Clear expectations in life. We all want them. We want to know where the bar is in life and exactly how hard we need to work in order to be good enough or exceed expectations. I often joke that I don’t need to be a hero in life, but I really don’t want to be a zero. Right or wrong, there’s an element of truth to that thinking that all of us hold to. So what does carer success look like? One of the key ways we know we’re on track is if we’re meeting the bulleted list in our job description, right? Wrong.
Job Descriptions are Unclear Most of the Time
I’m not saying that there aren’t key responsibilities. Or that some companies are a squeak better at identifying clear roles. But success doesn’t come from looking at a bulleted list of tasks and checking items off as completed. Most job descriptions fail to accurately describe the job. Often times, some of the most important requirements are listed, but the vision for the role isn’t spelled out. When you get project managers compiling the initial job description and then forwarding it to the recruiting team, it often results in a list of requirements that can leave candidates unclear of future expectations.
And candidates aren’t the only ones who suffer from bad job descriptions. Current employees struggle routinely. Unclear expectations can lead to a dysfunctional team, and even toxic work environments. Job descriptions aren’t the enemy. Documentation can help to bring about order, but a bulleted list can only take you so far in defining personal success in your current and future roles.
3 Ways to Show You Believe the Myth
What’s really necessary is to stop believing the myth that a job description defines what’s in scope for your work. That initial job description just scratches the surface. Success comes when you dig a little deeper.
1. You get irritated whenever you get a task that seems outside your job description.
Sometimes, it’s understandable to get mad when you’re asked to do something that is clearly not your job. Some managers love to pile on expectations, never even considering logic, rhyme, or reason. Toxic bosses lead to burnout, but pulling out your trusty job description as your backup won’t solve the problem. Step back and consider what should be in and out of your role. Then consider what could be helpful for your career. Make a bigger grid. That initial irritation is just an indication light for you that something is wrong in the system – but it doesn’t mean that you should say no to the task.
2. You don’t offer to help others because it’s outside your job description.
Okay, now you’re just not being a team player. Staying siloed in your role and not seeing the bigger picture will only hold you back in the long run. You can’t help everyone, but you should be able to collaborate and extend to other team members when you see they need help. You never know when you’ll need the favor returned, but if you’re leaving your teammates on the hook to meet a deadline because it’s not in your job description to do more, it might be time to reconsider what success looks like for you. That type of view will always have you out on the street at the end of a contract, looking for your next role.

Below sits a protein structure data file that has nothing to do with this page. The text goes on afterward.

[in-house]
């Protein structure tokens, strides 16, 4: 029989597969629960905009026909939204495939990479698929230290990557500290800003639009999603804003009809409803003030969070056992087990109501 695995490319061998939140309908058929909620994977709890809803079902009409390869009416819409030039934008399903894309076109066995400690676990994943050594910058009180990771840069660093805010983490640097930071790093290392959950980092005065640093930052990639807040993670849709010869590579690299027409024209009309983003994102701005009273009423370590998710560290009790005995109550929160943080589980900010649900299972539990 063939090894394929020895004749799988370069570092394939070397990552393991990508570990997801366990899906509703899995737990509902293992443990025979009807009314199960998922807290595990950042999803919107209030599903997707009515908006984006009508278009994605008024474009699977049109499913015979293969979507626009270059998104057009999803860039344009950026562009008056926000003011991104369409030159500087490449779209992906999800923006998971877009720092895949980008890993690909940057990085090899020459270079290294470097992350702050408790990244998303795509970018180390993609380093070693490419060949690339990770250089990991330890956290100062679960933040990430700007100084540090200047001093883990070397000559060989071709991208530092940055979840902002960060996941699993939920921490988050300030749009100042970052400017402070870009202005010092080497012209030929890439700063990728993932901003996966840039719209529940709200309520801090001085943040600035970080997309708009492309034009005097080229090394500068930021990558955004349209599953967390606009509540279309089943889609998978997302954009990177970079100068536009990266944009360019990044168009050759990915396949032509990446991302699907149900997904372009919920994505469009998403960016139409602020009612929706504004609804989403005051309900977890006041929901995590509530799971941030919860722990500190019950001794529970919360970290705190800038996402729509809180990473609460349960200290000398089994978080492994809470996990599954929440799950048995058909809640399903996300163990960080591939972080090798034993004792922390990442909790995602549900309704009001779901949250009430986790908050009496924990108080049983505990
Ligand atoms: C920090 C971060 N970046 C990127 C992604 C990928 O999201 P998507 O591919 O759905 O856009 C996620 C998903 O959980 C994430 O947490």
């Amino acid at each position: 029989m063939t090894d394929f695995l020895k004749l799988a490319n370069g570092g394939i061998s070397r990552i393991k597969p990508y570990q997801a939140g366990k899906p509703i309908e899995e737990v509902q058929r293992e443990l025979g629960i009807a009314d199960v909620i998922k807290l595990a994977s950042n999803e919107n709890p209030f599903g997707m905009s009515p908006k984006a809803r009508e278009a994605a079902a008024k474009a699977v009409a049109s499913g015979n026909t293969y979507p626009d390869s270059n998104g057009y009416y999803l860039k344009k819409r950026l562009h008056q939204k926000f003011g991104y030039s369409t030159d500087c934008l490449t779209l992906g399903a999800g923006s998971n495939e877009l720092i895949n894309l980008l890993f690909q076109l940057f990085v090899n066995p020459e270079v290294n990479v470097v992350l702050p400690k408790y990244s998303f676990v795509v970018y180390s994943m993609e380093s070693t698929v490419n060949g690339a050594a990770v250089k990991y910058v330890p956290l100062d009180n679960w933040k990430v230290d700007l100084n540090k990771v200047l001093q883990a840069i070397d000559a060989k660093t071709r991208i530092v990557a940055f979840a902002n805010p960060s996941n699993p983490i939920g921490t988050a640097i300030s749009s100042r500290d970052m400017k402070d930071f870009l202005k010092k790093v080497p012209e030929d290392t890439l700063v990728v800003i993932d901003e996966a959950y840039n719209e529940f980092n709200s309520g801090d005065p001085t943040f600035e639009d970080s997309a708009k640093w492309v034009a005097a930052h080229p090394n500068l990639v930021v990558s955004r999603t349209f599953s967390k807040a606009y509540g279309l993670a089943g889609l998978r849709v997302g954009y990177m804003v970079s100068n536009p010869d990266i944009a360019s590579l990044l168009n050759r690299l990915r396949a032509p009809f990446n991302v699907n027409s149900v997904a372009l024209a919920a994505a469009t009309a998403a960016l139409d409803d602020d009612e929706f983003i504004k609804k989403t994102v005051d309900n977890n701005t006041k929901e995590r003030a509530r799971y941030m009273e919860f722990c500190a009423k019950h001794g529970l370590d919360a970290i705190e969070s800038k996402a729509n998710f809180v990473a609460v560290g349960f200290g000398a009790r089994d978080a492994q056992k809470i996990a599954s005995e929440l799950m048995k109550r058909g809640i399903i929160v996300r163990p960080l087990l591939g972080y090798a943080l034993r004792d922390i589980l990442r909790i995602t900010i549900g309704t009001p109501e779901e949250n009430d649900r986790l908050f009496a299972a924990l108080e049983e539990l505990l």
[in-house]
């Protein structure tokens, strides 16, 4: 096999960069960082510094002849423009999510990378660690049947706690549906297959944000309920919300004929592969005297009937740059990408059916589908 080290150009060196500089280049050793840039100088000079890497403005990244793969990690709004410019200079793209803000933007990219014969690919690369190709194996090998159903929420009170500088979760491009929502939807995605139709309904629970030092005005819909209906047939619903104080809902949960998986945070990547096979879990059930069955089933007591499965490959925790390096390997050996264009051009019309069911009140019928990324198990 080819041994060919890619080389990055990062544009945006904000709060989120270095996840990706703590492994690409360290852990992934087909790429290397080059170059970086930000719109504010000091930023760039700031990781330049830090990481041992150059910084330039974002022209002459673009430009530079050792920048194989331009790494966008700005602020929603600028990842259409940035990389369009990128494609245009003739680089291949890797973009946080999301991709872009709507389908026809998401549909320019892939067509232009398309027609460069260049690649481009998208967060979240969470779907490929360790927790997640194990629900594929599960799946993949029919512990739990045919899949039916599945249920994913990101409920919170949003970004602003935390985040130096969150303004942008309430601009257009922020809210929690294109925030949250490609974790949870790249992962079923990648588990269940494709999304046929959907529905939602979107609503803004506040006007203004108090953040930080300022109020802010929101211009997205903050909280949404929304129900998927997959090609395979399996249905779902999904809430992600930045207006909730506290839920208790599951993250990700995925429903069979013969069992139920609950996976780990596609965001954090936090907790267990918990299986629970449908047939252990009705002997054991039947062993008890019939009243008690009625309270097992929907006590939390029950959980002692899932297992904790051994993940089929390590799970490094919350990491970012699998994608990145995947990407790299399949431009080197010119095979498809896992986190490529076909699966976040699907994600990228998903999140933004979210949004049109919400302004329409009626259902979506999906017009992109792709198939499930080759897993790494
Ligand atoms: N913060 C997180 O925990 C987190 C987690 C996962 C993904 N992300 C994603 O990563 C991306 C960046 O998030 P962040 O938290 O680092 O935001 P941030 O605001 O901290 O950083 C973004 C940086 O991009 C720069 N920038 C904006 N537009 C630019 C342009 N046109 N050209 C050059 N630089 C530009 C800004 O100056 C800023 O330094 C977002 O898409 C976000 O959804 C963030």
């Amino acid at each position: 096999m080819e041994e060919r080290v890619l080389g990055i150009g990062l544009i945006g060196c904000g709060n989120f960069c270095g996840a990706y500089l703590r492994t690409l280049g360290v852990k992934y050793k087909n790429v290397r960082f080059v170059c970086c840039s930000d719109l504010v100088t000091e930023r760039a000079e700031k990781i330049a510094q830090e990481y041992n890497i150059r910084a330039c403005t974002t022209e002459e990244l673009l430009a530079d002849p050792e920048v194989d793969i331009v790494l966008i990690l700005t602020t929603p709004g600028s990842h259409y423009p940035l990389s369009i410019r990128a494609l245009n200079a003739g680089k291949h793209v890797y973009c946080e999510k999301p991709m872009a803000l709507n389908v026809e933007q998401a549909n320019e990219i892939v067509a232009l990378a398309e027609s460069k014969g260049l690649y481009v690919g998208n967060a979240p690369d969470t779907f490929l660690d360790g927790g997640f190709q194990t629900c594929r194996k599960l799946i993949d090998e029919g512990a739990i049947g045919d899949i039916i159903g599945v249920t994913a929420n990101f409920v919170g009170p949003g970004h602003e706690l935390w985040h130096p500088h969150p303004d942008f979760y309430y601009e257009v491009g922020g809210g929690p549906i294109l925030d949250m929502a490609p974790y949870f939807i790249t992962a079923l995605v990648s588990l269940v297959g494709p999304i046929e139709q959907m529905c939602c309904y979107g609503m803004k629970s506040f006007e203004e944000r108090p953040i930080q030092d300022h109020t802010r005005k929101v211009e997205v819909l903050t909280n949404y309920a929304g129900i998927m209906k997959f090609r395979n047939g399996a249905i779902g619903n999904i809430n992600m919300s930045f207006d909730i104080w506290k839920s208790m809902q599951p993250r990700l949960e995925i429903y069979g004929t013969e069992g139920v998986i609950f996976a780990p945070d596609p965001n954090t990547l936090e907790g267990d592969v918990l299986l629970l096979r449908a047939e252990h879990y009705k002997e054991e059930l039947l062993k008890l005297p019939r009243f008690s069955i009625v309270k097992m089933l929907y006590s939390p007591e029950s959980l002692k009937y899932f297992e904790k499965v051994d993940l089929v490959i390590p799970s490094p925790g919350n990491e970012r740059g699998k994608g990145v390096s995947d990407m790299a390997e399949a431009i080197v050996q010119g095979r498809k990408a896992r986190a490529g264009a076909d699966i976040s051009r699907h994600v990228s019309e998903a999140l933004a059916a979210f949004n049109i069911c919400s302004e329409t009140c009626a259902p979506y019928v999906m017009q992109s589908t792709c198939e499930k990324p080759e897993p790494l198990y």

3. You count success as meeting task expectations.
It’s important to document your work. Most contracts typically have a weekly or monthly reporting system that encourages this type of routine documentation. But make sure you’re stepping back from your to-do list and see the bigger picture. Where do your tasks fit into the contract? Where do they help your client succeed? How are you helping your organization? Before you give yourself a high five and submit your weekly status report, assess your career goals. When this contract ends, what kind of work do you want to be doing?
Career Success Begins With Organizational Buy-In
A better way to look for career success is identifying where your role can support the success of the overall organization. You may be saying yes to a position on a contract, but once you step foot in the door, your next task is to understand how your company maintains and gains work. For some, that might mean joining the proposal team. For others, look for ways to support how your company brings in future work. That is probably outside of your current job description, and it may take a little extra (i.e. hours that aren’t billable) from you, but you could see it paying dividends down the road. Every contract has an ending date in the period of performance. If you like your employer and all that they have to offer, then invest more interest in the success of the company. Worry less about just doing what’s in your job description. Because when you help grow an organization, chances are, you’re also growing your career.